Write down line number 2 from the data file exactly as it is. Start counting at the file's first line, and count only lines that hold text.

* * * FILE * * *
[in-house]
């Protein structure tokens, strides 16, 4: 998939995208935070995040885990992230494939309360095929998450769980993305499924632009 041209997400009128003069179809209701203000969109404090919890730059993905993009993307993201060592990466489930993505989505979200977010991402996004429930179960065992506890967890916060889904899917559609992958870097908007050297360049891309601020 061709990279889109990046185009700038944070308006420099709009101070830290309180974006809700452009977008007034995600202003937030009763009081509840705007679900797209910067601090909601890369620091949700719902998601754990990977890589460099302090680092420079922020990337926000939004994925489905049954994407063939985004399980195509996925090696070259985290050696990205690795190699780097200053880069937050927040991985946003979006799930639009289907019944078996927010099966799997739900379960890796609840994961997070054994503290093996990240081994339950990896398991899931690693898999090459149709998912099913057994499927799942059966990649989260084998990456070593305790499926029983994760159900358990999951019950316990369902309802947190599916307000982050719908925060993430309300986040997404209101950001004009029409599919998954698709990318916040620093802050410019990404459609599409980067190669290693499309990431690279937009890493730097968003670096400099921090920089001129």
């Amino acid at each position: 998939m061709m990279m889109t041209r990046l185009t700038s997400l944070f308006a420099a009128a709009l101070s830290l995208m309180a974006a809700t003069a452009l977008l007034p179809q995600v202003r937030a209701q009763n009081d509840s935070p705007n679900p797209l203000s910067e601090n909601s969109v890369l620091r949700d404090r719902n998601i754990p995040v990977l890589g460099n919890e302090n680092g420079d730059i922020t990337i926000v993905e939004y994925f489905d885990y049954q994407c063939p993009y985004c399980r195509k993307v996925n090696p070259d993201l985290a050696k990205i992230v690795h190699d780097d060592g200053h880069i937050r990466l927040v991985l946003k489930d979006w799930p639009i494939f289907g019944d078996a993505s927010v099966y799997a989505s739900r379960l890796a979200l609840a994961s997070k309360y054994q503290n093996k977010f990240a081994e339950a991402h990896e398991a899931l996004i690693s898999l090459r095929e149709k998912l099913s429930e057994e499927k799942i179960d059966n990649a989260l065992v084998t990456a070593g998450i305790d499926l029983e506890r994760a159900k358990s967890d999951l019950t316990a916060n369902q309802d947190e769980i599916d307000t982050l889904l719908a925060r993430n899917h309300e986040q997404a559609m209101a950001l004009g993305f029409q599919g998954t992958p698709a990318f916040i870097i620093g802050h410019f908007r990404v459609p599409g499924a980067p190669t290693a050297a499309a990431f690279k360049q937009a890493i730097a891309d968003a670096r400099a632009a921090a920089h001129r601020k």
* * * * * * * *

């Protein structure tokens, strides 16, 4: 998939995208935070995040885990992230494939309360095929998450769980993305499924632009 041209997400009128003069179809209701203000969109404090919890730059993905993009993307993201060592990466489930993505989505979200977010991402996004429930179960065992506890967890916060889904899917559609992958870097908007050297360049891309601020 061709990279889109990046185009700038944070308006420099709009101070830290309180974006809700452009977008007034995600202003937030009763009081509840705007679900797209910067601090909601890369620091949700719902998601754990990977890589460099302090680092420079922020990337926000939004994925489905049954994407063939985004399980195509996925090696070259985290050696990205690795190699780097200053880069937050927040991985946003979006799930639009289907019944078996927010099966799997739900379960890796609840994961997070054994503290093996990240081994339950990896398991899931690693898999090459149709998912099913057994499927799942059966990649989260084998990456070593305790499926029983994760159900358990999951019950316990369902309802947190599916307000982050719908925060993430309300986040997404209101950001004009029409599919998954698709990318916040620093802050410019990404459609599409980067190669290693499309990431690279937009890493730097968003670096400099921090920089001129």